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I am trying to understand the relationship between the constrained and unconstrained versions of a convex optimization problem. The unconstrained problem is as follows: $$\min_{X}||X-Y||_2^2 + \lambda \mbox{TV}(X)$$ I am trying to show that it is equivalent to the following constrained problem $$\min_X \mbox{TV}(X) \mbox{ s.t. } ||X-Y||_2 < \beta$$ How can I show that the two optimization problems are equivalent? My idea is to express each as a Lagrangian and show that the Lagrangians are the same. The Lagrangian for the first problem would be $$L_1(X, \lambda) = ||X-Y||_2^2 + \lambda \mbox{TV}(X)$$ The Lagrangian for the second problem would be $$L_2(X, \lambda) = \mbox{TV}(X)+\lambda(||X-Y||_2^2 - \beta)$$ Is there a way to rewrite $L_1$ such that it corresponds to $L_2$ for a different choice of $\lambda$? Or vice versa? Thanks!

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  • $\begingroup$ This has nothing to do with constraint programming, by the way... $\endgroup$ – Michael Grant Mar 21 '14 at 1:53
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    $\begingroup$ Two problems here. First of all, $L_1$ is not the Lagrangian of the first problem. $\lambda$ is fixed, so really, there is no Lagrangian; or rather, it's simply the objective function, a function of $X$ alone. Second, don't use $\lambda$ in $L_2$, because it deceives you into thinking that it is the same $\lambda$ as the first, when of course it is not: it is the Lagrange multiplier for the inequality constraint. $\endgroup$ – Michael Grant Mar 21 '14 at 1:58
  • $\begingroup$ And finally: what exactly do you believe the definition of "equivalence" is here? I mean, I know Boyd et. al. talk about it in handwaving terms but I am not sure their definition is precise enough by itself to automatically suggest a proof here. $\endgroup$ – Michael Grant Mar 21 '14 at 2:01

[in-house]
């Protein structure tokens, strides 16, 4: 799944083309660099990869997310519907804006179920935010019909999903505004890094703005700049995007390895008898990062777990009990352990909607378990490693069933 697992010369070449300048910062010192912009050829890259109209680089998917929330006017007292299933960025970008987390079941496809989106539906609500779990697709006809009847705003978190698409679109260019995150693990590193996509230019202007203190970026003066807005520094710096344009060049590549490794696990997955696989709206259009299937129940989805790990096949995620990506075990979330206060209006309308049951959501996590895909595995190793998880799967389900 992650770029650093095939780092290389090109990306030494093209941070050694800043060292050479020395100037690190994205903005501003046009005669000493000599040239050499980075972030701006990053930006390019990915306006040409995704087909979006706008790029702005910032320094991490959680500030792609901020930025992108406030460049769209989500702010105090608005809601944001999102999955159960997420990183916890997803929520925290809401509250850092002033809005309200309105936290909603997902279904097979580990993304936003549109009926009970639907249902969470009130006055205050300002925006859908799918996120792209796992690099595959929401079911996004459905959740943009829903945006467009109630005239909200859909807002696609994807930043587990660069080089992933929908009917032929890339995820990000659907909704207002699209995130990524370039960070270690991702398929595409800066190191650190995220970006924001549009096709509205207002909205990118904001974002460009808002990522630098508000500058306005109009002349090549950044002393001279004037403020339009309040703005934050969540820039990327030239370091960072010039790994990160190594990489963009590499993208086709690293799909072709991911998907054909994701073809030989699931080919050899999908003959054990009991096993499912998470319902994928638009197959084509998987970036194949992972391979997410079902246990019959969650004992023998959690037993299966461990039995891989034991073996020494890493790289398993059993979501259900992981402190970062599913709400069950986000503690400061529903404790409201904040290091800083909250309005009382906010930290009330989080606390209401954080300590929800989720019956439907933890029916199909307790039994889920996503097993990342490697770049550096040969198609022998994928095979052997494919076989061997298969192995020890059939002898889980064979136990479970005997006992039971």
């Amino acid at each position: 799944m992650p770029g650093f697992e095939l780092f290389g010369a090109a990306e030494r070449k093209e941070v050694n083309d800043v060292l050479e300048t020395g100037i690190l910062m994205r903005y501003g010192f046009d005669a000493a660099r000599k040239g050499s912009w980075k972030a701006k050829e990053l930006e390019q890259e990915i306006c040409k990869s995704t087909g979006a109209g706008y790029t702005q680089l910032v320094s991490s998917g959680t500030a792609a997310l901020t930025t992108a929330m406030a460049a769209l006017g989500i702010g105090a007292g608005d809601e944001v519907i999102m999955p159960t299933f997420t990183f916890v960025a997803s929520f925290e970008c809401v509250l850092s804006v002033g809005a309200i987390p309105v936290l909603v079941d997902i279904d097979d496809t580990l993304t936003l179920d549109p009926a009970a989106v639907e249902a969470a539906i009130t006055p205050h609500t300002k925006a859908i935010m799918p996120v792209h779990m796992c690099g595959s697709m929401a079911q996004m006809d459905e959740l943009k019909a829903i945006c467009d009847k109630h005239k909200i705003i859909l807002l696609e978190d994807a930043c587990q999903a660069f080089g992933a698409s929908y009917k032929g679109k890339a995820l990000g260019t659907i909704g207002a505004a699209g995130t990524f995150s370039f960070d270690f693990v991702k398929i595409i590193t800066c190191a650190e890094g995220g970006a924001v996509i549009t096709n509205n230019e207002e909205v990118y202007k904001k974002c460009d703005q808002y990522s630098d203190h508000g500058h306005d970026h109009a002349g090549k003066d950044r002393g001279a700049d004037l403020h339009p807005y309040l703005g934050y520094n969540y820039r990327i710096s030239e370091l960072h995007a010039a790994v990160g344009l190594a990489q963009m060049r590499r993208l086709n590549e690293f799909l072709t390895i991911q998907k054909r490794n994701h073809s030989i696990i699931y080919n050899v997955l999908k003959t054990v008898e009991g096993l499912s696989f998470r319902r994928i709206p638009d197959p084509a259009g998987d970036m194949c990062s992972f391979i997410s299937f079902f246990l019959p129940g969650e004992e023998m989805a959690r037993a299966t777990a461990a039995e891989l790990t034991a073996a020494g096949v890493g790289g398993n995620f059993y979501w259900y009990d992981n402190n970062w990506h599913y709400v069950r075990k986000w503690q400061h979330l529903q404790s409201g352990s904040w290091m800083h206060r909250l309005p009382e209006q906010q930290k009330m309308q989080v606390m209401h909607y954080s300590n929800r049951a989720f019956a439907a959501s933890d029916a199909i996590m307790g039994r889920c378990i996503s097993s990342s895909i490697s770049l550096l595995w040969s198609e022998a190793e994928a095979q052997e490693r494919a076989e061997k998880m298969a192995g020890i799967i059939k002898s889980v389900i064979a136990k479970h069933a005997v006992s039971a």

• $\begingroup$ Thanks for the response, @Michael. I'm new to optimization, so I'm still trying to understand the basics. By equivalence, I mean that the minimizer of the first problem and the minimizer of the second problem are both the same. Does this basically come down to finding a closed form solution for both the problems and showing that they are eqiuvalent? What dictates whether you can write a closed form solution? How can you show "equivalence" (in my sense) if there is no way to write a closed form solution? Thanks! $\endgroup$ – Vivek Subramanian Mar 21 '14 at 13:52
  • $\begingroup$ Yeah, that definition of equivalence is simply not going to work---because it will almost never be true. You do not know what $\beta$ and $\lambda$ are, so you can't possibly say that the minimizers will be the same. What I believe you can say, and prove with at least some formality, is that for some particular value of $\lambda\in[0,\mathop{\textrm{TV}}(Y)]$, that there exists a value of $\beta\in[0,\|Y\|_2]$ where the minimizers coincide, and vice versa. $\endgroup$ – Michael Grant Mar 21 '14 at 14:11

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